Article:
"We have the opportunity to develop and shape our community," Mallone said. "This just gives us more territory to work with."
University President Neil L. Rudenstine said in a press release that the land will not be developed without the input of the Allston community and city officials.
"We also look forward to continuing our constructive discussions with our Allston neighbors and the City of Boston as we seek to craft a shared vision for how this space might be used in the most beneficial fashion," Rudenstine said.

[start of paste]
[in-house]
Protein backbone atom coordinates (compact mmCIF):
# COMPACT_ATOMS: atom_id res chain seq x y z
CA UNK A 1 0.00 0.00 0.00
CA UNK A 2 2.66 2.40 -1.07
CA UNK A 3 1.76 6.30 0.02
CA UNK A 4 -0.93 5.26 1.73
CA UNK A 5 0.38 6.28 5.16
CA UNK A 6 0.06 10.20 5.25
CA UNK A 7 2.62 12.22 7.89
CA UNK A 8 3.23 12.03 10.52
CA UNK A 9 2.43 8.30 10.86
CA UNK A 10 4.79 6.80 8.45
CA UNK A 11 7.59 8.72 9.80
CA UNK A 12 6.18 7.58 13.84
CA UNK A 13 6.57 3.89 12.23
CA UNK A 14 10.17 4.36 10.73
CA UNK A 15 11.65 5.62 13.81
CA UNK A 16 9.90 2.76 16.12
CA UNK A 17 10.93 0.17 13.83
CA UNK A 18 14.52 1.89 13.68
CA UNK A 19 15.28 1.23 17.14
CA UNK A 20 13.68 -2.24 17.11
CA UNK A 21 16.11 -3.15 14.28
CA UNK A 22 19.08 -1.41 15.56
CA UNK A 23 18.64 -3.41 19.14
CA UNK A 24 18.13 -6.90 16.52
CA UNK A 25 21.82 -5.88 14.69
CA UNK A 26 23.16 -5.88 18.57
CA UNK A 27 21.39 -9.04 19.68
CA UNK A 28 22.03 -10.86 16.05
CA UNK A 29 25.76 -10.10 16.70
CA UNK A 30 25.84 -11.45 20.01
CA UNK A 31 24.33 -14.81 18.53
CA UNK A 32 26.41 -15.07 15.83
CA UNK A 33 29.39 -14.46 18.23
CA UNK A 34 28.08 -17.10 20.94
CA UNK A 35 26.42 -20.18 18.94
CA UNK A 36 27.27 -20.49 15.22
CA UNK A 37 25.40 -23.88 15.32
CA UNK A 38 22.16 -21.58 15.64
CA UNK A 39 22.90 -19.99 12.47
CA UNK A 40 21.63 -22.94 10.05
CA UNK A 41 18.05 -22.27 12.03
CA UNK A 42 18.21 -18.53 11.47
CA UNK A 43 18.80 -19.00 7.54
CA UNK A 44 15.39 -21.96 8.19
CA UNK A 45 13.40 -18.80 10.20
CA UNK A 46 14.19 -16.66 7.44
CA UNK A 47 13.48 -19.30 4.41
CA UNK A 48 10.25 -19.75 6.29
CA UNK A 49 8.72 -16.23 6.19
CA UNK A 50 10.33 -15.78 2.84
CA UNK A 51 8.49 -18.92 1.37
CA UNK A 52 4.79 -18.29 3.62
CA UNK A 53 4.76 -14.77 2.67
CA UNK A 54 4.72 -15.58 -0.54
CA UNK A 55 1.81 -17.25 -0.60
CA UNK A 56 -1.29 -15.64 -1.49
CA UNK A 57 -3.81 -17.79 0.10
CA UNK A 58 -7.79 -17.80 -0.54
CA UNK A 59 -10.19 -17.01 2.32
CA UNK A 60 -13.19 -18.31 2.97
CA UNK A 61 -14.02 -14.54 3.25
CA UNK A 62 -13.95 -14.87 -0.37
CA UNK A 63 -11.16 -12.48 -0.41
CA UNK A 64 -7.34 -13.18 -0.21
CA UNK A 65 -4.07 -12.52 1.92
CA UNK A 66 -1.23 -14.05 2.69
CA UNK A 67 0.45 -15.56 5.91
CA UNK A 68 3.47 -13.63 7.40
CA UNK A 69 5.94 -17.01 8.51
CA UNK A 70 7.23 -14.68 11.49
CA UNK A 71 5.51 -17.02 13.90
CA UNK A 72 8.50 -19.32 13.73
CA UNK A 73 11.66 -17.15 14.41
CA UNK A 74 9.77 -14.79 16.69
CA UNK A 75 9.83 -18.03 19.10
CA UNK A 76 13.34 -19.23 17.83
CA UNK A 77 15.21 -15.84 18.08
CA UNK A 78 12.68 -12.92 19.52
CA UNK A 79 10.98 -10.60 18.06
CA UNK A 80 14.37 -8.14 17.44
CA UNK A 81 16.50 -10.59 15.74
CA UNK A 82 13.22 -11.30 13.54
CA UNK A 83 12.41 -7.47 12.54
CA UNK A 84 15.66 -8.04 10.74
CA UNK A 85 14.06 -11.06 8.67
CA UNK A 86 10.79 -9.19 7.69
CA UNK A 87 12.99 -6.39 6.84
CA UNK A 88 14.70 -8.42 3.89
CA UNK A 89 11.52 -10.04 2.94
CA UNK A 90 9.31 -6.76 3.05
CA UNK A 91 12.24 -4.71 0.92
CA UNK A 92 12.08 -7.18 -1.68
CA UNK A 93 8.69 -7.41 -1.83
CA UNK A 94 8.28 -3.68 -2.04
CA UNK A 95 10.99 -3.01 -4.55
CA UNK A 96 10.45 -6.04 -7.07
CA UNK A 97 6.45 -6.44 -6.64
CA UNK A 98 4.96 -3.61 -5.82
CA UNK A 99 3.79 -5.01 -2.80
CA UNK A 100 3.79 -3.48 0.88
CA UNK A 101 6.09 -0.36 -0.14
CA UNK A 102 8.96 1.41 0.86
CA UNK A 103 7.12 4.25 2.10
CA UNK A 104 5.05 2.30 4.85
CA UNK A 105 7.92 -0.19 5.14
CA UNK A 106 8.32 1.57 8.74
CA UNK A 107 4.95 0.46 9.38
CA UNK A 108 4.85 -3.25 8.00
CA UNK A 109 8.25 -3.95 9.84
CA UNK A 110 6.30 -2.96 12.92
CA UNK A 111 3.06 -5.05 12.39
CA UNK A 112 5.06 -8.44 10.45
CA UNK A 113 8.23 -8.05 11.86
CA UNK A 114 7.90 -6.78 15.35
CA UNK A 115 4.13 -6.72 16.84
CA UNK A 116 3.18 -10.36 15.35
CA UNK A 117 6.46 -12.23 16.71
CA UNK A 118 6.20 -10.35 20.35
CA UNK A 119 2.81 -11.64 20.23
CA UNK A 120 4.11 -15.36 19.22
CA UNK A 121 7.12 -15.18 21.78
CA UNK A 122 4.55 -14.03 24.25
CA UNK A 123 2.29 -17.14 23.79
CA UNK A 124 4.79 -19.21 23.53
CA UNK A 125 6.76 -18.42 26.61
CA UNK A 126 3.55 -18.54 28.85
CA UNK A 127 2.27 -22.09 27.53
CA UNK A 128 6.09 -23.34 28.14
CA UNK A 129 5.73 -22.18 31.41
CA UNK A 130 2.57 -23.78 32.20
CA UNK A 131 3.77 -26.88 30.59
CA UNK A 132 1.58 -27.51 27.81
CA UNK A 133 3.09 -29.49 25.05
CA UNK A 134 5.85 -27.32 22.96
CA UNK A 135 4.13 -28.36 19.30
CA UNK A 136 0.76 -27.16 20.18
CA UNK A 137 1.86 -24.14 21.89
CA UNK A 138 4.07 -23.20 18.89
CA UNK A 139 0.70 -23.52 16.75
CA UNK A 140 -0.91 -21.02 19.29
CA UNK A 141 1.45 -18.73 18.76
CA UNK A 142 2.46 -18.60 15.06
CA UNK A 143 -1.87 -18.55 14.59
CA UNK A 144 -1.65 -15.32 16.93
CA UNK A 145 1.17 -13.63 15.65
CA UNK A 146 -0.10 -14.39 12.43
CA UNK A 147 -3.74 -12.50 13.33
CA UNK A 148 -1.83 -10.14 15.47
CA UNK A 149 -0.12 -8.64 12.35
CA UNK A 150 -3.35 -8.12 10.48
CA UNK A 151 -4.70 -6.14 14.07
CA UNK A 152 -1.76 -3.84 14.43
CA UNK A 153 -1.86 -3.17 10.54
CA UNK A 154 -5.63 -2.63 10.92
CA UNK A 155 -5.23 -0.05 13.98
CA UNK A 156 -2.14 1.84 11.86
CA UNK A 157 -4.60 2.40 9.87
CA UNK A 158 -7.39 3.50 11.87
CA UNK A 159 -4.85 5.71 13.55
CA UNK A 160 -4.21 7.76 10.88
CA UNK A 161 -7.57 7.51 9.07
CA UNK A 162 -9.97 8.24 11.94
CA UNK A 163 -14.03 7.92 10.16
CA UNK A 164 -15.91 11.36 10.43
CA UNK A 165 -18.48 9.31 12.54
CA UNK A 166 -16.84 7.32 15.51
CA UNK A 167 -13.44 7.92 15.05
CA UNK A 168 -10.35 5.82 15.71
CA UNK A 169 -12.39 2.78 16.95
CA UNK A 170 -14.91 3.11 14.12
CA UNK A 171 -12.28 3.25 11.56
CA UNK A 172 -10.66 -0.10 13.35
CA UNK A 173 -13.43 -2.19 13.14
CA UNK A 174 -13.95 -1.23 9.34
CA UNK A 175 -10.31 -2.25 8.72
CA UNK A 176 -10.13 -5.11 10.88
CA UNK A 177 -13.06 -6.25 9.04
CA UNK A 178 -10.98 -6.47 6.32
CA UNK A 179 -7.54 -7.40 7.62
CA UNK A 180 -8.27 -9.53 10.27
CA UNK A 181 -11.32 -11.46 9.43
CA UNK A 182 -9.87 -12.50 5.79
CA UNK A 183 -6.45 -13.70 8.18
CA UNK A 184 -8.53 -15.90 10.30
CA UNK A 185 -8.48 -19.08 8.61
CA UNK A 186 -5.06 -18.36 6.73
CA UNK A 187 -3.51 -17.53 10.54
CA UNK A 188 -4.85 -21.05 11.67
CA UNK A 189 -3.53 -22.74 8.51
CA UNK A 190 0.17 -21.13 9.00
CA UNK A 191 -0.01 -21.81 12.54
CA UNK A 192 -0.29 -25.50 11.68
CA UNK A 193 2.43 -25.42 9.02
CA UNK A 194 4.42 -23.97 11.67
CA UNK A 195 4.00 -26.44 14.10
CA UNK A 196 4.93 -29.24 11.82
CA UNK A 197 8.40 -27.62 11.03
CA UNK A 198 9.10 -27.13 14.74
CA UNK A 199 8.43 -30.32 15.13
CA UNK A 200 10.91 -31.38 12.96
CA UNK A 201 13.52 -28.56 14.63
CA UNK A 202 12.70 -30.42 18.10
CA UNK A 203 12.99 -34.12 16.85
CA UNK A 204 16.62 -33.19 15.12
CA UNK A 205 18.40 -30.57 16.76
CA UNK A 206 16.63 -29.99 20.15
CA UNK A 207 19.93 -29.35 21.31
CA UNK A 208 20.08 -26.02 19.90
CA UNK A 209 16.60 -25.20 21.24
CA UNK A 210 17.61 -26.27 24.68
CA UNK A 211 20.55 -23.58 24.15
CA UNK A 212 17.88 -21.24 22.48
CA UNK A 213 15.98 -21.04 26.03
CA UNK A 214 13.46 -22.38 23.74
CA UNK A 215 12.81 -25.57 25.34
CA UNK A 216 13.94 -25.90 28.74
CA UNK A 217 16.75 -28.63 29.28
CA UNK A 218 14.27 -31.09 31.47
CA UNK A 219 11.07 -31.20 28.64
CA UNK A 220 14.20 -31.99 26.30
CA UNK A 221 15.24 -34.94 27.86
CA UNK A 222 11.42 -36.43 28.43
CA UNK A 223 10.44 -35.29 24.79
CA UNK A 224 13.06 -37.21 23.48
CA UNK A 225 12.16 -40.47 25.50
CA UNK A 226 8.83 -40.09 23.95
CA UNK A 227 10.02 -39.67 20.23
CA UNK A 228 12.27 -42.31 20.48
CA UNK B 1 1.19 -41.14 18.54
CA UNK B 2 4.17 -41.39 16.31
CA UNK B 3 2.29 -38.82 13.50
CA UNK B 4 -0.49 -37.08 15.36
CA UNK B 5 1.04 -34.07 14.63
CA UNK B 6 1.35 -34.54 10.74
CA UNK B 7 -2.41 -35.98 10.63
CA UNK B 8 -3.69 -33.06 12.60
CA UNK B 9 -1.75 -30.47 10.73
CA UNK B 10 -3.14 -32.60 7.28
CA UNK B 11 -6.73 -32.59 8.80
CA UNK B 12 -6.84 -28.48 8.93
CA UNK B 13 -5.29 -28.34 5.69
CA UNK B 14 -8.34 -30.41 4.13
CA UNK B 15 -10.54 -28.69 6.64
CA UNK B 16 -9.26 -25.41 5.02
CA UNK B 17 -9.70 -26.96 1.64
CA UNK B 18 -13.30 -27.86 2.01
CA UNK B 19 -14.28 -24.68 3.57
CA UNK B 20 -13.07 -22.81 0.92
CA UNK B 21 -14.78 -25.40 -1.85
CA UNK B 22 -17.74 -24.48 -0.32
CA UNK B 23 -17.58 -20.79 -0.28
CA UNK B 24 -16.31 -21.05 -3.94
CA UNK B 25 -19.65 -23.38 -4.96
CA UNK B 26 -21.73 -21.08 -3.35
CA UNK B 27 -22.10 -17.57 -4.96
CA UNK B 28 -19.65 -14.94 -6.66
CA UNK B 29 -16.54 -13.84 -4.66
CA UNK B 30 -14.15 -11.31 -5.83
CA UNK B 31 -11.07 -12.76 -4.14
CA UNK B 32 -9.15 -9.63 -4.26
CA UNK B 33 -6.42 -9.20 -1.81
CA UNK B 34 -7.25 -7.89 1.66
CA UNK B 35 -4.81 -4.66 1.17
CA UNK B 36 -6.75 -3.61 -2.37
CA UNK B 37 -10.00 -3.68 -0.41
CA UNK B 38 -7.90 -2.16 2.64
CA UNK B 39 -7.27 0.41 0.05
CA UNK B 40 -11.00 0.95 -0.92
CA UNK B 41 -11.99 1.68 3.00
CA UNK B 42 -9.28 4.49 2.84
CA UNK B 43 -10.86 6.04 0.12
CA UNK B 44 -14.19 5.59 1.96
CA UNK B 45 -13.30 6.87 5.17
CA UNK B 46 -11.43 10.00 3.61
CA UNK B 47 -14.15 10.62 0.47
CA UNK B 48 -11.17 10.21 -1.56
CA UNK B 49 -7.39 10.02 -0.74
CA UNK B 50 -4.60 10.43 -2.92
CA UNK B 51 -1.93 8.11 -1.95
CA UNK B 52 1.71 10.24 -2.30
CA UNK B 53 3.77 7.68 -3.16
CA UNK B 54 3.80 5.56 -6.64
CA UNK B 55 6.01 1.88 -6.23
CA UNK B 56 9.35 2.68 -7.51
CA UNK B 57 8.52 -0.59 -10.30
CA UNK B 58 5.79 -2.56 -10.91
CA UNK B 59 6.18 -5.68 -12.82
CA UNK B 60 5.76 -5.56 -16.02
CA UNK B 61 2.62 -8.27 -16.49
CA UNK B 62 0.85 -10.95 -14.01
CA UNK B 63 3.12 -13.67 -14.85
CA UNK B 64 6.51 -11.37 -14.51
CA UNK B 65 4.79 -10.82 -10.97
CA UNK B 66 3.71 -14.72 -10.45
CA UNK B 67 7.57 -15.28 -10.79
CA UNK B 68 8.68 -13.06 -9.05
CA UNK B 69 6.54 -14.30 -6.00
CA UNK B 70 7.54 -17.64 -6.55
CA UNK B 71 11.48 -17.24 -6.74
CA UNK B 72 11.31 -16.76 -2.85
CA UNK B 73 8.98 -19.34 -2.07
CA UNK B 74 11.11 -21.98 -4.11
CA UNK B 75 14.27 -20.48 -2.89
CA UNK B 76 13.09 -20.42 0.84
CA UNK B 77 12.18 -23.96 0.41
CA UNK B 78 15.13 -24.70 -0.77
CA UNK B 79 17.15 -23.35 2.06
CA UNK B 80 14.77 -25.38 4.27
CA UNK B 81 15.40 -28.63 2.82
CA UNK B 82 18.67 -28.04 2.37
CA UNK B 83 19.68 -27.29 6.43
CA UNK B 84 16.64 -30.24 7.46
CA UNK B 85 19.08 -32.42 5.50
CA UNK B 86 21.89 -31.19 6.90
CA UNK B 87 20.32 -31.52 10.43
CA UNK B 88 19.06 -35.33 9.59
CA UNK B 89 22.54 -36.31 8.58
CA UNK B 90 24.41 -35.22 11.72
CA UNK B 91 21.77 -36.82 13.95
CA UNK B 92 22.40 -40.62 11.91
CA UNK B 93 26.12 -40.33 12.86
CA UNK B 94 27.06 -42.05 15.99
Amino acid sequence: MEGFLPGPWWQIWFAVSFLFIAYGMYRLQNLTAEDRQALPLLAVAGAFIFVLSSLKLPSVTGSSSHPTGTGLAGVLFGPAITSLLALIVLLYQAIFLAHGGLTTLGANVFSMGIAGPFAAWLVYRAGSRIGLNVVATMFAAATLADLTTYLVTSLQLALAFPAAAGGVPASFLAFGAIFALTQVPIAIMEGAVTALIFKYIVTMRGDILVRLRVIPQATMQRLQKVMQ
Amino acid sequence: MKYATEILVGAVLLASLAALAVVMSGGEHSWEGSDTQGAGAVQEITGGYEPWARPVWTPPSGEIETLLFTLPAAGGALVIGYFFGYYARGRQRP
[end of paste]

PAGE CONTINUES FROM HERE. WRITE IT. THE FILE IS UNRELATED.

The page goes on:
Besides the Genzyme plant, the land the University plans to purchase is currently occupied by CSX Transportation, with much of the area covered by rail yards and warehouses. The company has a permanent easement on the land, allowing their trains to continue running through the area even if Harvard purchases it.
The routes will most likely have to be relocated before the land could be developed.
"As a development area, it has to be regarded as extremely difficult," Grogan said. "It's going to be complex."
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